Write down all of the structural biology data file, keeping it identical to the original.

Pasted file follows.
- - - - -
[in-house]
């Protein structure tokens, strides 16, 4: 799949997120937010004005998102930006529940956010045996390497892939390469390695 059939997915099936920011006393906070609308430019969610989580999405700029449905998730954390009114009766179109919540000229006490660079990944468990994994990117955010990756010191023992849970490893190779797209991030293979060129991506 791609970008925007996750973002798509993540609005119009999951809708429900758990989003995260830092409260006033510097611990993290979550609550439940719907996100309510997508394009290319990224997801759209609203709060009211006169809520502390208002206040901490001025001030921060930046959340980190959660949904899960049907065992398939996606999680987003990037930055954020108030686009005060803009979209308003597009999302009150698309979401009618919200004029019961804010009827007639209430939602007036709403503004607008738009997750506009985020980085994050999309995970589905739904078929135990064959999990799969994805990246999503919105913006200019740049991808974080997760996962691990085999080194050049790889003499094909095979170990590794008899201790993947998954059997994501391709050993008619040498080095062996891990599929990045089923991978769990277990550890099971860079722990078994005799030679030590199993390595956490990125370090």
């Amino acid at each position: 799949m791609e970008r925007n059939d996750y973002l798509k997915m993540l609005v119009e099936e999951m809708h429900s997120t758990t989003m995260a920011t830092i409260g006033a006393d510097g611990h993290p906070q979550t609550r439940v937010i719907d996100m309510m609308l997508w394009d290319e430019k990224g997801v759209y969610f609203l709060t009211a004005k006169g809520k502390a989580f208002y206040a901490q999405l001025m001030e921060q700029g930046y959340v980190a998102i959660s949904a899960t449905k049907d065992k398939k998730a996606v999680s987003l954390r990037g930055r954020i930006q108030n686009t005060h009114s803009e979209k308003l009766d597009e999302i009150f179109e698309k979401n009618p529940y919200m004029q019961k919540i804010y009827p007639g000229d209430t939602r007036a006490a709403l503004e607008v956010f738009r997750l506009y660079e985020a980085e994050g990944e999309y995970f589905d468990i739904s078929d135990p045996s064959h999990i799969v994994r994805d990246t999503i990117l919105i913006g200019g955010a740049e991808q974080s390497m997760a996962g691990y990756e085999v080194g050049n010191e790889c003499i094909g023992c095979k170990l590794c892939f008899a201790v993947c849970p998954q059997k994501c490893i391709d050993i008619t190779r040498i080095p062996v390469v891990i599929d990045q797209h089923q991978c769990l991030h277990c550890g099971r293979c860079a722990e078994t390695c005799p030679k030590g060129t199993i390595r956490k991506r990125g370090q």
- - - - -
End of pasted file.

[in-house]
């Protein structure tokens, strides 16, 4: 799949997120937010004005998102930006529940956010045996390497892939390469390695 059939997915099936920011006393906070609308430019969610989580999405700029449905998730954390009114009766179109919540000229006490660079990944468990994994990117955010990756010191023992849970490893190779797209991030293979060129991506 791609970008925007996750973002798509993540609005119009999951809708429900758990989003995260830092409260006033510097611990993290979550609550439940719907996100309510997508394009290319990224997801759209609203709060009211006169809520502390208002206040901490001025001030921060930046959340980190959660949904899960049907065992398939996606999680987003990037930055954020108030686009005060803009979209308003597009999302009150698309979401009618919200004029019961804010009827007639209430939602007036709403503004607008738009997750506009985020980085994050999309995970589905739904078929135990064959999990799969994805990246999503919105913006200019740049991808974080997760996962691990085999080194050049790889003499094909095979170990590794008899201790993947998954059997994501391709050993008619040498080095062996891990599929990045089923991978769990277990550890099971860079722990078994005799030679030590199993390595956490990125370090």
């Amino acid at each position: 799949m791609e970008r925007n059939d996750y973002l798509k997915m993540l609005v119009e099936e999951m809708h429900s997120t758990t989003m995260a920011t830092i409260g006033a006393d510097g611990h993290p906070q979550t609550r439940v937010i719907d996100m309510m609308l997508w394009d290319e430019k990224g997801v759209y969610f609203l709060t009211a004005k006169g809520k502390a989580f208002y206040a901490q999405l001025m001030e921060q700029g930046y959340v980190a998102i959660s949904a899960t449905k049907d065992k398939k998730a996606v999680s987003l954390r990037g930055r954020i930006q108030n686009t005060h009114s803009e979209k308003l009766d597009e999302i009150f179109e698309k979401n009618p529940y919200m004029q019961k919540i804010y009827p007639g000229d209430t939602r007036a006490a709403l503004e607008v956010f738009r997750l506009y660079e985020a980085e994050g990944e999309y995970f589905d468990i739904s078929d135990p045996s064959h999990i799969v994994r994805d990246t999503i990117l919105i913006g200019g955010a740049e991808q974080s390497m997760a996962g691990y990756e085999v080194g050049n010191e790889c003499i094909g023992c095979k170990l590794c892939f008899a201790v993947c849970p998954q059997k994501c490893i391709d050993i008619t190779r040498i080095p062996v390469v891990i599929d990045q797209h089923q991978c769990l991030h277990c550890g099971r293979c860079a722990e078994t390695c005799p030679k030590g060129t199993i390595r956490k991506r990125g370090q």